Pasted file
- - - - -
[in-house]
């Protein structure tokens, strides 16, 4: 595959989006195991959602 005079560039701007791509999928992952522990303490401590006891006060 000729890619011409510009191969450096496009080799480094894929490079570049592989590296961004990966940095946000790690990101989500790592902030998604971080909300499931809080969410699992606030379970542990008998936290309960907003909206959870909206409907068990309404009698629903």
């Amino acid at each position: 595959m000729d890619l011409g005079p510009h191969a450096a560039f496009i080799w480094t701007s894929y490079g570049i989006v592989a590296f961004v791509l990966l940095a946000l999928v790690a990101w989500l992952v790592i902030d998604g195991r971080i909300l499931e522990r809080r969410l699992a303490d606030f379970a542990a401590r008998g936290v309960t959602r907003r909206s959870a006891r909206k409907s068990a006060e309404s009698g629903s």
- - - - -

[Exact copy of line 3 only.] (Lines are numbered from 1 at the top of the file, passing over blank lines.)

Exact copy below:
């Amino acid at each position: 595959m000729d890619l011409g005079p510009h191969a450096a560039f496009i080799w480094t701007s894929y490079g570049i989006v592989a590296f961004v791509l990966l940095a946000l999928v790690a990101w989500l992952v790592i902030d998604g195991r971080i909300l499931e522990r809080r969410l699992a303490d606030f379970a542990a401590r008998g936290v309960t959602r907003r909206s959870a006891r909206k409907s068990a006060e309404s009698g629903s």